Several other improvements are also practiced in accordance with the preferred method. For example, in order to reduce ink spillage or inadvertent ink mixing, the ink flow control is automatically disabled when power is off, when the printhead base assembly is removed from the printer and when the secondary ink tank is separated from base assembly. In an alternate embodiment, the ink consumption of the base cartridge assembly is sensed or calculated and provided to the printer electronics through the electrical interface. This ink consumption information is stored in the memory of the base cartridge assembly and used to detect refilling system and sensor failures.

Yet another improvement relates to comparing the compatibility information from a first base cartridge assembly and secondary ink tank pair installed in a printer having multiple base cartridge assembly and secondary ink tank pairs to the compatibility information from at least one other base cartridge assembly and secondary ink tank pair to determine if the first base cartridge assembly and secondary ink tank pair will properly function with the other base cartridge and secondary ink tank pair as part of a printing system.

An alternative method of practicing the present invention involves storing an identification code on each secondary ink tank in a set of secondary ink tanks that identifies each secondary ink tank as belonging to the set of secondary ink tanks. The identification code from the first secondary ink tank installed in a base cartridge assembly is read and stored in a memory on the base cartridge assembly. Once the identification code is stored in the memory on the base cartridge assembly, the base cartridge assembly is only refilled with ink from a secondary ink tank if the secondary ink tank has an identification code that matches the identification code stored in the memory of the base cartridge assembly and, thus, belongs to the same set of secondary ink tanks as the first secondary ink tank installed in the base cartridge assembly. This allows the number of refilling operations to be limited to the number of secondary ink tanks in the set. Thus, the prior art problems associated with over use of the base cartridge assembly are avoided.

As can be seen from the above discussion, the present invention provides many benefits over the prior art. By providing a device and method for preventing secondary ink supplies from refilling a base cartridge assembly with incompatible ink, the invention eliminates costly installation mistakes. Furthermore, the provision of a memory on the base cartridge assembly and the secondary ink tanks allows useful additional information such as ink consumption and manufacturing data to be stored on the devices. Thus, the present invention is a significant improvement over the prior art.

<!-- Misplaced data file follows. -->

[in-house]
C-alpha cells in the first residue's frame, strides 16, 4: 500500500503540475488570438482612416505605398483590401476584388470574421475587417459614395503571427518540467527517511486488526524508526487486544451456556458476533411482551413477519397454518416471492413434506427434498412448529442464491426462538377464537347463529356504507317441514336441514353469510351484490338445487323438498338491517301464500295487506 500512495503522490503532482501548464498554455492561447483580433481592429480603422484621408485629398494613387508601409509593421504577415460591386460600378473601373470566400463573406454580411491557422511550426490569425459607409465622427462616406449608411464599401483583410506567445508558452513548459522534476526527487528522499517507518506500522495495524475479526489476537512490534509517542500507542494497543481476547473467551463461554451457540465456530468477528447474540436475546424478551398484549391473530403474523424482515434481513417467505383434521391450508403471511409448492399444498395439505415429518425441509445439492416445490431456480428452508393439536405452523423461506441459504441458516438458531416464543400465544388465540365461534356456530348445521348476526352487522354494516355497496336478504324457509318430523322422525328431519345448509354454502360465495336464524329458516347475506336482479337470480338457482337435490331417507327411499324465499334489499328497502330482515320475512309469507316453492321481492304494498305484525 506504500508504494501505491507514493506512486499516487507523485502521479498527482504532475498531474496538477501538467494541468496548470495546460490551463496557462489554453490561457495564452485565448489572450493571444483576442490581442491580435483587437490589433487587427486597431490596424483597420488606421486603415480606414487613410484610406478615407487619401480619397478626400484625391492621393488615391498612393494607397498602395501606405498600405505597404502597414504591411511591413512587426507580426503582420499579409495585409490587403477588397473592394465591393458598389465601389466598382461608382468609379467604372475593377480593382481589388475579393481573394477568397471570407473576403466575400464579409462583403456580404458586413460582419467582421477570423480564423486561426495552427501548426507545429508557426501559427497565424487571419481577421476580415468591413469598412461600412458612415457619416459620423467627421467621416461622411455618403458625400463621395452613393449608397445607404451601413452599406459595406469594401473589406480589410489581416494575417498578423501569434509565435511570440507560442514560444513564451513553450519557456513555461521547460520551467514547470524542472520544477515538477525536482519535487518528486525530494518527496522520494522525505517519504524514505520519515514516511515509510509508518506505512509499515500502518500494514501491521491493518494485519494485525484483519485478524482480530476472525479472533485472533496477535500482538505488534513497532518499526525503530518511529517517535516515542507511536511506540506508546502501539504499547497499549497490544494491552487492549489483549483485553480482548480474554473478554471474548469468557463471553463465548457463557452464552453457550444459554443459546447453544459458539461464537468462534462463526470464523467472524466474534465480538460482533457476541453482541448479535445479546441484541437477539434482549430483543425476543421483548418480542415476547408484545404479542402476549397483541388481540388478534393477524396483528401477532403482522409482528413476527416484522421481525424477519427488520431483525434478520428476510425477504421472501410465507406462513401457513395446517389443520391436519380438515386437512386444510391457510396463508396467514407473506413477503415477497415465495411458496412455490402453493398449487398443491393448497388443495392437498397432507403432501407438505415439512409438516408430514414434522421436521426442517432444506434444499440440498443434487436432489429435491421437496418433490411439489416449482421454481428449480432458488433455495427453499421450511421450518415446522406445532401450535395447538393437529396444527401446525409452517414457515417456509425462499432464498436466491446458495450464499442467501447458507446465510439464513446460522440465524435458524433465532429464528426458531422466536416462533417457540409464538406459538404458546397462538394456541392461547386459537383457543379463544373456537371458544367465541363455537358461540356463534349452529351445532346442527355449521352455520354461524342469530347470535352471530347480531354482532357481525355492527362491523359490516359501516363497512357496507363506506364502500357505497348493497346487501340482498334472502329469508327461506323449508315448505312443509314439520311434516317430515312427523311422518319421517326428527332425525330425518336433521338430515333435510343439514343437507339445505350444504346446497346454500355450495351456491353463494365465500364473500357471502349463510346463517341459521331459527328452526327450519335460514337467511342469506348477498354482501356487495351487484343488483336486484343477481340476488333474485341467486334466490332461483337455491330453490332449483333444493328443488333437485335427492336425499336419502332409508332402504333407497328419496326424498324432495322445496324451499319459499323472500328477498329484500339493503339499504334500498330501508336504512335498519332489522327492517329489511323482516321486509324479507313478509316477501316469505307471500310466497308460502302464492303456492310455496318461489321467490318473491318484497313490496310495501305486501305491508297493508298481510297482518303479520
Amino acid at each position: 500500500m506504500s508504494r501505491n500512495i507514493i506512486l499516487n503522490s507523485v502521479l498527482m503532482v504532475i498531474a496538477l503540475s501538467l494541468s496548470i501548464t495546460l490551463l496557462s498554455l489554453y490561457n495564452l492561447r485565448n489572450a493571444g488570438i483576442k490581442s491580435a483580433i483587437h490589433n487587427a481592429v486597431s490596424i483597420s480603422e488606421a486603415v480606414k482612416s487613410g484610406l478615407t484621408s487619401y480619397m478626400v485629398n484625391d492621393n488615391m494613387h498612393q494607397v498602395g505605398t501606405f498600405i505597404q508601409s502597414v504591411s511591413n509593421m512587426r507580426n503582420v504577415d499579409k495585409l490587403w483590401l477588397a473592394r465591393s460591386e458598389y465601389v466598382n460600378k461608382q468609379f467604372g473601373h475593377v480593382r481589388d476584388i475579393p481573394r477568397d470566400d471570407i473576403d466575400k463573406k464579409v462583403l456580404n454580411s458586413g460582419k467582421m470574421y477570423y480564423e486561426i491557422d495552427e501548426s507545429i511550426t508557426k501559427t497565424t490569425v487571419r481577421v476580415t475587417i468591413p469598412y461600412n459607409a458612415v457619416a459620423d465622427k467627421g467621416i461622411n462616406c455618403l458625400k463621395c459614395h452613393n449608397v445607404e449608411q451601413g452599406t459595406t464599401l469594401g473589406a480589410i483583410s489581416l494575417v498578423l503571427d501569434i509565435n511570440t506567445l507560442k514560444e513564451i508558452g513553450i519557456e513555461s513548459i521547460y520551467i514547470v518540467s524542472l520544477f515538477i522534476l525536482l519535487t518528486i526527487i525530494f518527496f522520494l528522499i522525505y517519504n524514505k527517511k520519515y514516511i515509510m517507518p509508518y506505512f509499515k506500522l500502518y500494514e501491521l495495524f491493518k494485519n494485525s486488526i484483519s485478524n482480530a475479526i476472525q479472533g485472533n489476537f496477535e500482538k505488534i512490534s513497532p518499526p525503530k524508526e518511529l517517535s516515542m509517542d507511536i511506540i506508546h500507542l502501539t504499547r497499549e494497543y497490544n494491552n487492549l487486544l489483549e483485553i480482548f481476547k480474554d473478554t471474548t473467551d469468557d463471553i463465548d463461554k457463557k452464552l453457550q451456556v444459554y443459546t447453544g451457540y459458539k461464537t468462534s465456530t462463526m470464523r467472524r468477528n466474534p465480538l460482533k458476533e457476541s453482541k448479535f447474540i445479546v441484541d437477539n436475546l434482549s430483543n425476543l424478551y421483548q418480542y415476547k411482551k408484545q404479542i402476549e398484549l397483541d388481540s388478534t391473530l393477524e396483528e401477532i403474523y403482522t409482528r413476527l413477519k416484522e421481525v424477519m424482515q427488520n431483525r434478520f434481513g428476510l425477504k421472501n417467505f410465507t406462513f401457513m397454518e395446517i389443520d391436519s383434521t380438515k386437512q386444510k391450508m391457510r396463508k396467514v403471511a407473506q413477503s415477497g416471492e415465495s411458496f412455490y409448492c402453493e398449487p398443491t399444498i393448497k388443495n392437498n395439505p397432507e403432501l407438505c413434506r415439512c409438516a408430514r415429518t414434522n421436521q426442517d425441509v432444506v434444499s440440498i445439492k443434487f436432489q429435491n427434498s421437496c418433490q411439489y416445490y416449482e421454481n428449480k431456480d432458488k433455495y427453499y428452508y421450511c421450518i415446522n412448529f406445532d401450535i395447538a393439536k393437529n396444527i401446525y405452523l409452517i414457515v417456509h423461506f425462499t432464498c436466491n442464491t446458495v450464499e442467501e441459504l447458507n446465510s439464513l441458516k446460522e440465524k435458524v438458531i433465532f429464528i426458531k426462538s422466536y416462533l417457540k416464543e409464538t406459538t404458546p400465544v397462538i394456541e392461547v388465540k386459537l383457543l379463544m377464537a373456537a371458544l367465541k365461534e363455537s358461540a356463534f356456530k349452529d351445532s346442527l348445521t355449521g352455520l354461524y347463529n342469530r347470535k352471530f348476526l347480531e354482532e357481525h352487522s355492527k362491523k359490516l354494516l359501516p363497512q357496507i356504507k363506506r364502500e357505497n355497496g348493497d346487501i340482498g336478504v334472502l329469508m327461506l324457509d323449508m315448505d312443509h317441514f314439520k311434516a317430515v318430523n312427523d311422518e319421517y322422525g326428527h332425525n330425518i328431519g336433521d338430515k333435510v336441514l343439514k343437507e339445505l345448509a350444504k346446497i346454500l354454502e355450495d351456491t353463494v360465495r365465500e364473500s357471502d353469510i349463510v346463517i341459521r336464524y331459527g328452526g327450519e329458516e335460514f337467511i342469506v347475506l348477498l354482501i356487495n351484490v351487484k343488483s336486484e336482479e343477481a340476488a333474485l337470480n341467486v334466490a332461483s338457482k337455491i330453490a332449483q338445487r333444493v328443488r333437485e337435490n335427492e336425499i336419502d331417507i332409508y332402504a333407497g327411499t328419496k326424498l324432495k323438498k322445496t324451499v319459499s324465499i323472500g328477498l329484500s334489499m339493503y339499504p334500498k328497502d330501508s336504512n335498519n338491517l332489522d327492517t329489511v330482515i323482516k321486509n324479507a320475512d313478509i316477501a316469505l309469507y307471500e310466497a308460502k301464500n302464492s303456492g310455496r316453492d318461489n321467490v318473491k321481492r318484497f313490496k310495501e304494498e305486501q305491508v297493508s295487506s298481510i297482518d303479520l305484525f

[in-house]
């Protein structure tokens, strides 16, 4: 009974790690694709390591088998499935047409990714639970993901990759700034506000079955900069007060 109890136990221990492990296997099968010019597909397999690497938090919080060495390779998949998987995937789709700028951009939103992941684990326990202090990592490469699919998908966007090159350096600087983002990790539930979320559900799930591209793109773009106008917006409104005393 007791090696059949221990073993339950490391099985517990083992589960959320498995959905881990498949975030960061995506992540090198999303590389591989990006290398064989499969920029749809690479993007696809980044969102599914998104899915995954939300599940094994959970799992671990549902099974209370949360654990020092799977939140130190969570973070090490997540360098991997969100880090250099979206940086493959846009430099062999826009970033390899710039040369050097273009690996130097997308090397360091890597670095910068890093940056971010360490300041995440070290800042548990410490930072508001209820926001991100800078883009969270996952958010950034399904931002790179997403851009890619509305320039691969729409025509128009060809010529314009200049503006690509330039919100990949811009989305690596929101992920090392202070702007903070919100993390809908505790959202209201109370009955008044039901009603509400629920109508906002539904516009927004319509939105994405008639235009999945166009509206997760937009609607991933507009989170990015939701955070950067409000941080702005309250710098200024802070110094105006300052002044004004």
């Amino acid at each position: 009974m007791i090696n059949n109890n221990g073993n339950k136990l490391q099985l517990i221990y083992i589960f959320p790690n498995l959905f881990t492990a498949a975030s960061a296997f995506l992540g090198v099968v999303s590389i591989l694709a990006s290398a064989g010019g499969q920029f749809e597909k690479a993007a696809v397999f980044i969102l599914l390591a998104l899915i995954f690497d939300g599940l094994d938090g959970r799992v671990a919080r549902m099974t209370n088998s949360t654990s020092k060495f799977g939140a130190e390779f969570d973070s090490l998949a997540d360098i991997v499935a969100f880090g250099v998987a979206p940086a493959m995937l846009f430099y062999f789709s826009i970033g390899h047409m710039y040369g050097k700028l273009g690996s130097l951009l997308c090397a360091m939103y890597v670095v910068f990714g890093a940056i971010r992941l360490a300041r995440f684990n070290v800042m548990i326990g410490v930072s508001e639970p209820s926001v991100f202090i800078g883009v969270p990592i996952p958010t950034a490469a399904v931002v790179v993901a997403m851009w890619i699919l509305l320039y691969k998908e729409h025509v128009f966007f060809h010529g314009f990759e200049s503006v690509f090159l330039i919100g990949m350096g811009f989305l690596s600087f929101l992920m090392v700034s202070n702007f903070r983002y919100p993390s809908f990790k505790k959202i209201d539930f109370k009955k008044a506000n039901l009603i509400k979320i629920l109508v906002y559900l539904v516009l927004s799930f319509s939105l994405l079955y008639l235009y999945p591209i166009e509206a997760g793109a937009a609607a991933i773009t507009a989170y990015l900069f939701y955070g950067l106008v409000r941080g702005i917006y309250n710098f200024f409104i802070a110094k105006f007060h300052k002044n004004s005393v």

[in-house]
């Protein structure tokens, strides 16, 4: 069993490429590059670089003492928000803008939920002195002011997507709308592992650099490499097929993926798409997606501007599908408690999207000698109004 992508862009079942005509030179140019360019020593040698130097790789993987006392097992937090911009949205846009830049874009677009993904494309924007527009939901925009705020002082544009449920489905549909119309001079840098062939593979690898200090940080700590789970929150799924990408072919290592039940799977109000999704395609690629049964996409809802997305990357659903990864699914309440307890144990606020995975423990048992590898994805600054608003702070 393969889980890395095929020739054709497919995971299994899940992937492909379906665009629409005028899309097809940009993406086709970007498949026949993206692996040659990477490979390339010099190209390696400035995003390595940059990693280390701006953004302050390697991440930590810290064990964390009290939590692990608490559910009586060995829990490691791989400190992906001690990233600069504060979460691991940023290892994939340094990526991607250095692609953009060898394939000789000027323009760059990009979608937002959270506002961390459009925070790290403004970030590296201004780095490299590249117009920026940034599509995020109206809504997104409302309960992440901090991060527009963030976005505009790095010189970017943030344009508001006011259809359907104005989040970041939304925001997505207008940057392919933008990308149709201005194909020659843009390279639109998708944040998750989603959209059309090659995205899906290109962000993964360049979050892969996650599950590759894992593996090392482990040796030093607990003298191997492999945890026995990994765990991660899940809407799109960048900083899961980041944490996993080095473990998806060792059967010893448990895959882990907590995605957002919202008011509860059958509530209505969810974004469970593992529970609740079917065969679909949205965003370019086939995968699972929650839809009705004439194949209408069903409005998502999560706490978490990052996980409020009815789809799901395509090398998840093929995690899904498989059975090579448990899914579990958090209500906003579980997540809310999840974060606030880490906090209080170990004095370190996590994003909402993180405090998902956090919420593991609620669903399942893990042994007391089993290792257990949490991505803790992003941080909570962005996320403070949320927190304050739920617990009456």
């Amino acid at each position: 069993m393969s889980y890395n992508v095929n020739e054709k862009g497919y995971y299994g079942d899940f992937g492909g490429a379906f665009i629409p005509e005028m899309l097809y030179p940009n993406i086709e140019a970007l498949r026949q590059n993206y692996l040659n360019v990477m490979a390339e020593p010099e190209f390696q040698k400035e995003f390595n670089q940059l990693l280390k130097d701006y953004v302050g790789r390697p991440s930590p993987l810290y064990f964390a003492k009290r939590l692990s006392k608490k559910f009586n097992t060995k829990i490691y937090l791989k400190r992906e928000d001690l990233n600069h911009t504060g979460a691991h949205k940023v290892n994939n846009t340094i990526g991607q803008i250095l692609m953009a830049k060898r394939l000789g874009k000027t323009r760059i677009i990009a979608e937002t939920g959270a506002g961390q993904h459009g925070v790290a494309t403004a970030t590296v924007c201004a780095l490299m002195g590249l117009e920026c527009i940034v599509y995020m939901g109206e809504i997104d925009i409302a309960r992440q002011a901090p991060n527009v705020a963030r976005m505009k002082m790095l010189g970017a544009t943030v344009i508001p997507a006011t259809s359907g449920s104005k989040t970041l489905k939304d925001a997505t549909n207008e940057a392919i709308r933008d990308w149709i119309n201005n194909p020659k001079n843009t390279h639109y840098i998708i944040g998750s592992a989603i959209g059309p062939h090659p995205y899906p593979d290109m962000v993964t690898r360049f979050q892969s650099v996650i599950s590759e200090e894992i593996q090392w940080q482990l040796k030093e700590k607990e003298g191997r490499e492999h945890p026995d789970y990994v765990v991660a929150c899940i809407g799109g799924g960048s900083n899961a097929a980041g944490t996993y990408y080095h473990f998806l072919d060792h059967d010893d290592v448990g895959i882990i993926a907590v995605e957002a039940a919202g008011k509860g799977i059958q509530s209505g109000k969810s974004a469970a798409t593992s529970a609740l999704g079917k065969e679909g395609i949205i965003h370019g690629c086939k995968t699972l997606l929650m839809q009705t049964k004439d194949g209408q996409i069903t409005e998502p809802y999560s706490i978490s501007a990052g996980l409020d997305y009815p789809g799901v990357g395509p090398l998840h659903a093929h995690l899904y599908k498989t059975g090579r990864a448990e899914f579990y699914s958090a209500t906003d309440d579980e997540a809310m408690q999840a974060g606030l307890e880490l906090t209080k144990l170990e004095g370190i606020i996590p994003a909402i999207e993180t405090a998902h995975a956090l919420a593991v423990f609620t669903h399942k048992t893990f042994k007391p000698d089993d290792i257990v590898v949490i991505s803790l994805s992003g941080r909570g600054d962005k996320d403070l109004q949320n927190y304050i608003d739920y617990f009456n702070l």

DETAILED DESCRIPTION OF THE INVENTION

With reference now to FIG. 1, there is shown a pictorial representation of an apparatus for preventing a user from refilling a base cartridge assembly 10 with ink from an incompatible secondary ink tank 12. The base cartridge assembly 10 is designed to be mounted on a print head carrier of an ink jet printer 11. The base cartridge assembly 10 has a printhead 13 that contains a semiconductor chip and a nozzle plate attached to the chip containing a series of nozzles that are used to expel drops of ink onto a printing surface. When the ink jet printer 11 is printing, the print head carrier moves the base cartridge assembly 10 back and forth across a printing surface. By controlling the timing of the firing of the energizing devices on the printhead 13, an image is created on the printing surface.

Ink is provided to the semiconductor chip of the printhead 13 by a stand pipe 15 which receives the ink from a base ink reservoir 20. As the nozzles on the printhead 13 continue to expel ink during printing operations, the supply of ink in the base ink reservoir 20 is steadily depleted. Because the supply of ink contained in the base ink reservoir 20 will be exhausted before the useful life of the nozzle plate and energizing devices on the printhead 13 has expired, it is beneficial to refill the base ink reservoir 20 with a new supply of ink.